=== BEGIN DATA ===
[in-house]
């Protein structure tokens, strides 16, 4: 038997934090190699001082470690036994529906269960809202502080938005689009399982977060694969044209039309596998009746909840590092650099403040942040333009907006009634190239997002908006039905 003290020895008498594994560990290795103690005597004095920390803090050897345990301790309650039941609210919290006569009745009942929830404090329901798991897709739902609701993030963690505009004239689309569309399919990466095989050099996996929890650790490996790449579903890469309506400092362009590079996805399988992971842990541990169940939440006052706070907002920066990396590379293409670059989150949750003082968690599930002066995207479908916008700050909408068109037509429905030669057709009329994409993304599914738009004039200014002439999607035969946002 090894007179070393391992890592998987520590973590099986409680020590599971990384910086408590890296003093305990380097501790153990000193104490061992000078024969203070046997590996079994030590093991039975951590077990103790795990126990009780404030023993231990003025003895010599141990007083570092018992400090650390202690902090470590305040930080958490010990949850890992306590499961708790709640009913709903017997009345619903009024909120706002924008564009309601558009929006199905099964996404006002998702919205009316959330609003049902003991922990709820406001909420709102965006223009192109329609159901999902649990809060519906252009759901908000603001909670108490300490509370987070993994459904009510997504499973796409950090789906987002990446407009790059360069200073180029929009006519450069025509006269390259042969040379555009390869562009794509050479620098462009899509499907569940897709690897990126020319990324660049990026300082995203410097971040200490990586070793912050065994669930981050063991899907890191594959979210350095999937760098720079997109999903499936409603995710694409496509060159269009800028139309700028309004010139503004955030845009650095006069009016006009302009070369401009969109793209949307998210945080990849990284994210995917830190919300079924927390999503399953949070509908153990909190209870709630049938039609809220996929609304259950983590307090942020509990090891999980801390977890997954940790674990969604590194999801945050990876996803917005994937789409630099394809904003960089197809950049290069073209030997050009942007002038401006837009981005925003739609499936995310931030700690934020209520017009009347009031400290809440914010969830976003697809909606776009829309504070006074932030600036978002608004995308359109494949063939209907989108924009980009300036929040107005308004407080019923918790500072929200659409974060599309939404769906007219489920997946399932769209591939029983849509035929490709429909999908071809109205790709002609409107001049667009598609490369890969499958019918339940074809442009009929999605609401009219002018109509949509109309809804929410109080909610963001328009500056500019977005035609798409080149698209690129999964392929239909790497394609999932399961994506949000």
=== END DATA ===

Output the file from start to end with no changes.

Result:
[in-house]
């Protein structure tokens, strides 16, 4: 038997934090190699001082470690036994529906269960809202502080938005689009399982977060694969044209039309596998009746909840590092650099403040942040333009907006009634190239997002908006039905 003290020895008498594994560990290795103690005597004095920390803090050897345990301790309650039941609210919290006569009745009942929830404090329901798991897709739902609701993030963690505009004239689309569309399919990466095989050099996996929890650790490996790449579903890469309506400092362009590079996805399988992971842990541990169940939440006052706070907002920066990396590379293409670059989150949750003082968690599930002066995207479908916008700050909408068109037509429905030669057709009329994409993304599914738009004039200014002439999607035969946002 090894007179070393391992890592998987520590973590099986409680020590599971990384910086408590890296003093305990380097501790153990000193104490061992000078024969203070046997590996079994030590093991039975951590077990103790795990126990009780404030023993231990003025003895010599141990007083570092018992400090650390202690902090470590305040930080958490010990949850890992306590499961708790709640009913709903017997009345619903009024909120706002924008564009309601558009929006199905099964996404006002998702919205009316959330609003049902003991922990709820406001909420709102965006223009192109329609159901999902649990809060519906252009759901908000603001909670108490300490509370987070993994459904009510997504499973796409950090789906987002990446407009790059360069200073180029929009006519450069025509006269390259042969040379555009390869562009794509050479620098462009899509499907569940897709690897990126020319990324660049990026300082995203410097971040200490990586070793912050065994669930981050063991899907890191594959979210350095999937760098720079997109999903499936409603995710694409496509060159269009800028139309700028309004010139503004955030845009650095006069009016006009302009070369401009969109793209949307998210945080990849990284994210995917830190919300079924927390999503399953949070509908153990909190209870709630049938039609809220996929609304259950983590307090942020509990090891999980801390977890997954940790674990969604590194999801945050990876996803917005994937789409630099394809904003960089197809950049290069073209030997050009942007002038401006837009981005925003739609499936995310931030700690934020209520017009009347009031400290809440914010969830976003697809909606776009829309504070006074932030600036978002608004995308359109494949063939209907989108924009980009300036929040107005308004407080019923918790500072929200659409974060599309939404769906007219489920997946399932769209591939029983849509035929490709429909999908071809109205790709002609409107001049667009598609490369890969499958019918339940074809442009009929999605609401009219002018109509949509109309809804929410109080909610963001328009500056500019977005035609798409080149698209690129999964392929239909790497394609999932399961994506949000």